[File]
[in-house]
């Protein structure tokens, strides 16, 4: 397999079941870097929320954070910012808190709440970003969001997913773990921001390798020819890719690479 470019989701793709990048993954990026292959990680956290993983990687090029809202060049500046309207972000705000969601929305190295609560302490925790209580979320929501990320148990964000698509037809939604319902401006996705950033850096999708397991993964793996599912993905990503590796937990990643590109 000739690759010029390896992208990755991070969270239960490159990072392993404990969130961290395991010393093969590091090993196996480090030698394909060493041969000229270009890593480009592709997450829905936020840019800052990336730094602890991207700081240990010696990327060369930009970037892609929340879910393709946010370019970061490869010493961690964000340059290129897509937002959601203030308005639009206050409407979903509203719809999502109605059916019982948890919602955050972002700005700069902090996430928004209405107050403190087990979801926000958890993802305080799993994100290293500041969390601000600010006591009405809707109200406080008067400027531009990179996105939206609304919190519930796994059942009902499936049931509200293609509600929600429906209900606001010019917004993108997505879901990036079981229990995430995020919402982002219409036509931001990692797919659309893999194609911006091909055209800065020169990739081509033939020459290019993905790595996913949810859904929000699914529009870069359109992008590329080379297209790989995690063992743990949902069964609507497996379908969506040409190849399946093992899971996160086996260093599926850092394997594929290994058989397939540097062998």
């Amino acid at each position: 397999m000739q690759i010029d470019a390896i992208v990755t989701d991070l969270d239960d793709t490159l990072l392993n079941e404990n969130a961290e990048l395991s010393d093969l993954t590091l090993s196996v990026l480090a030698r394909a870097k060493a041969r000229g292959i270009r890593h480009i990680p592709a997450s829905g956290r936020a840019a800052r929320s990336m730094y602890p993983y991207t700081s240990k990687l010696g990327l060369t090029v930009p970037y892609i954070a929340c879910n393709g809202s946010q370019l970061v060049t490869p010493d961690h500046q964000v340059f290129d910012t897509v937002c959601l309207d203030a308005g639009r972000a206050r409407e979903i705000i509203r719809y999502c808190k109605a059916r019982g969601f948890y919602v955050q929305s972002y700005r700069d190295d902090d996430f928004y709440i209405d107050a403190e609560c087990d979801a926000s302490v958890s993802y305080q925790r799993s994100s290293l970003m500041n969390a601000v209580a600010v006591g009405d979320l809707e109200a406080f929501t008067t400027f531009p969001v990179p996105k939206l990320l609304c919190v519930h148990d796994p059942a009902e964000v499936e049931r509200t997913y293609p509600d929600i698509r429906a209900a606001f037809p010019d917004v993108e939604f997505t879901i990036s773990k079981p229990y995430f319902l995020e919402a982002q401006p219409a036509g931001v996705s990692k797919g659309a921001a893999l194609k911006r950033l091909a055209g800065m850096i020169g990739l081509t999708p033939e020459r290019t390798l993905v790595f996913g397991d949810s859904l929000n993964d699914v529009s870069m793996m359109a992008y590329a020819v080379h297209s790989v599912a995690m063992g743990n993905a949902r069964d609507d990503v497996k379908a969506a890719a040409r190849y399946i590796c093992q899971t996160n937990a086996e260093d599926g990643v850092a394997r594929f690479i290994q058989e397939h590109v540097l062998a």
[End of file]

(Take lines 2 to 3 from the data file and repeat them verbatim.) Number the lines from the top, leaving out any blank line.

């Protein structure tokens, strides 16, 4: 397999079941870097929320954070910012808190709440970003969001997913773990921001390798020819890719690479 470019989701793709990048993954990026292959990680956290993983990687090029809202060049500046309207972000705000969601929305190295609560302490925790209580979320929501990320148990964000698509037809939604319902401006996705950033850096999708397991993964793996599912993905990503590796937990990643590109 000739690759010029390896992208990755991070969270239960490159990072392993404990969130961290395991010393093969590091090993196996480090030698394909060493041969000229270009890593480009592709997450829905936020840019800052990336730094602890991207700081240990010696990327060369930009970037892609929340879910393709946010370019970061490869010493961690964000340059290129897509937002959601203030308005639009206050409407979903509203719809999502109605059916019982948890919602955050972002700005700069902090996430928004209405107050403190087990979801926000958890993802305080799993994100290293500041969390601000600010006591009405809707109200406080008067400027531009990179996105939206609304919190519930796994059942009902499936049931509200293609509600929600429906209900606001010019917004993108997505879901990036079981229990995430995020919402982002219409036509931001990692797919659309893999194609911006091909055209800065020169990739081509033939020459290019993905790595996913949810859904929000699914529009870069359109992008590329080379297209790989995690063992743990949902069964609507497996379908969506040409190849399946093992899971996160086996260093599926850092394997594929290994058989397939540097062998």
């Amino acid at each position: 397999m000739q690759i010029d470019a390896i992208v990755t989701d991070l969270d239960d793709t490159l990072l392993n079941e404990n969130a961290e990048l395991s010393d093969l993954t590091l090993s196996v990026l480090a030698r394909a870097k060493a041969r000229g292959i270009r890593h480009i990680p592709a997450s829905g956290r936020a840019a800052r929320s990336m730094y602890p993983y991207t700081s240990k990687l010696g990327l060369t090029v930009p970037y892609i954070a929340c879910n393709g809202s946010q370019l970061v060049t490869p010493d961690h500046q964000v340059f290129d910012t897509v937002c959601l309207d203030a308005g639009r972000a206050r409407e979903i705000i509203r719809y999502c808190k109605a059916r019982g969601f948890y919602v955050q929305s972002y700005r700069d190295d902090d996430f928004y709440i209405d107050a403190e609560c087990d979801a926000s302490v958890s993802y305080q925790r799993s994100s290293l970003m500041n969390a601000v209580a600010v006591g009405d979320l809707e109200a406080f929501t008067t400027f531009p969001v990179p996105k939206l990320l609304c919190v519930h148990d796994p059942a009902e964000v499936e049931r509200t997913y293609p509600d929600i698509r429906a209900a606001f037809p010019d917004v993108e939604f997505t879901i990036s773990k079981p229990y995430f319902l995020e919402a982002q401006p219409a036509g931001v996705s990692k797919g659309a921001a893999l194609k911006r950033l091909a055209g800065m850096i020169g990739l081509t999708p033939e020459r290019t390798l993905v790595f996913g397991d949810s859904l929000n993964d699914v529009s870069m793996m359109a992008y590329a020819v080379h297209s790989v599912a995690m063992g743990n993905a949902r069964d609507d990503v497996k379908a969506a890719a040409r190849y399946i590796c093992q899971t996160n937990a086996e260093d599926g990643v850092a394997r594929f690479i290994q058989e397939h590109v540097l062998a």